Health Prognosis on the Security of IoMT Devices? Not Good
As COVID-19 continues to turn the world upside down, hospitals are facing unprecedented challenges: Do we have enough staff to treat the influx of patients? Are there enough beds and equipment for those patients? Will patients' lives be threatened by hackers holding the medical devices keeping them alive for ransom?
While that last concern is not unique to the COVID-19 crisis, it's certainly of heightened risk given that hospitals and emergency rooms have been overwhelmed with a massive influx of patients, resulting in even more patient-connected devices going online. While important, every piece of connected medical equipment, referred to as the Internet of Medical Things (IoMT), provides an easy on-ramp for hackers to bring a hospital to its knees.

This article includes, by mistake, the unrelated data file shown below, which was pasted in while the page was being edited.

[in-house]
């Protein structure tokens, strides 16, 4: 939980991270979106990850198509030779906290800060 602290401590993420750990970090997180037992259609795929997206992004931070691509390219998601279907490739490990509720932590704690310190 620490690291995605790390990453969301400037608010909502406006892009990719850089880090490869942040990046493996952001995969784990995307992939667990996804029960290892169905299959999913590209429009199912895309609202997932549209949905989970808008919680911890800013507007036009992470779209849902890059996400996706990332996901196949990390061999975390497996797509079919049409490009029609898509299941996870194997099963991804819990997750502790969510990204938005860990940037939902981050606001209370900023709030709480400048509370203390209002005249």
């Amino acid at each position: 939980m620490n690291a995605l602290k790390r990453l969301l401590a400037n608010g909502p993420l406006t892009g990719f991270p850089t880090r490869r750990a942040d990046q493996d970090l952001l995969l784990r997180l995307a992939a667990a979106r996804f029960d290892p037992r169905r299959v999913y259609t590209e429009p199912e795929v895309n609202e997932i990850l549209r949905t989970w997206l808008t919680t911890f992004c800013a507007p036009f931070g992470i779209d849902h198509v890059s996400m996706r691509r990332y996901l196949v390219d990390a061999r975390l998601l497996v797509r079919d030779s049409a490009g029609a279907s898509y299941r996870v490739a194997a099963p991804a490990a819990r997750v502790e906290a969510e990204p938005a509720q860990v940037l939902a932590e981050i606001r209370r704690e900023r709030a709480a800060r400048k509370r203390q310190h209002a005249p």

"We are overdependent on undependable things," says Joshua Corman, former member of the HHS Cybersecurity Task Force under the Obama administration, and co-founder of I Am The Cavalry, a grassroots group focused on the intersection of computer security and public safety. "On the whole, these medical advances are improving lives, making care more available, and curing ailments that haven't been cured before. But I want the trust placed upon those innovations to be worthy of that trust. It's not right now."
The problems with IoMT are, essentially, threefold, with some deeper complications sprinkled throughout: One, the devices tend to...